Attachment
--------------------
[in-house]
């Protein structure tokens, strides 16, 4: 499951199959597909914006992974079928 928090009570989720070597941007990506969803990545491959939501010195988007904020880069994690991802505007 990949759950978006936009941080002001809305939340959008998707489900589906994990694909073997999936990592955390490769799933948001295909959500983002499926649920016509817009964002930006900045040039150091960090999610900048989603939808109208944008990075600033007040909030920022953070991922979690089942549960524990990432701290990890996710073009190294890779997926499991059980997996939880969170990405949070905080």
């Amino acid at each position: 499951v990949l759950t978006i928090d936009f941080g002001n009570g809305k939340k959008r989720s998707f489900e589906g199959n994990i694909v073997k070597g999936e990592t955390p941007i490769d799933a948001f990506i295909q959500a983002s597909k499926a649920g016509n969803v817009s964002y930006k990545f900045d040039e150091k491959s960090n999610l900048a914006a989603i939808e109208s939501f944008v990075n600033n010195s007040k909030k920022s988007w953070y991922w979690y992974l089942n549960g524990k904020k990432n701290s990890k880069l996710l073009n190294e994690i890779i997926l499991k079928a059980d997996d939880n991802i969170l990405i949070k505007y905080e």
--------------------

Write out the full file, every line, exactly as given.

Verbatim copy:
[in-house]
């Protein structure tokens, strides 16, 4: 499951199959597909914006992974079928 928090009570989720070597941007990506969803990545491959939501010195988007904020880069994690991802505007 990949759950978006936009941080002001809305939340959008998707489900589906994990694909073997999936990592955390490769799933948001295909959500983002499926649920016509817009964002930006900045040039150091960090999610900048989603939808109208944008990075600033007040909030920022953070991922979690089942549960524990990432701290990890996710073009190294890779997926499991059980997996939880969170990405949070905080």
């Amino acid at each position: 499951v990949l759950t978006i928090d936009f941080g002001n009570g809305k939340k959008r989720s998707f489900e589906g199959n994990i694909v073997k070597g999936e990592t955390p941007i490769d799933a948001f990506i295909q959500a983002s597909k499926a649920g016509n969803v817009s964002y930006k990545f900045d040039e150091k491959s960090n999610l900048a914006a989603i939808e109208s939501f944008v990075n600033n010195s007040k909030k920022s988007w953070y991922w979690y992974l089942n549960g524990k904020k990432n701290s990890k880069l996710l073009n190294e994690i890779i997926l499991k079928a059980d997996d939880n991802i969170l990405i949070k505007y905080e």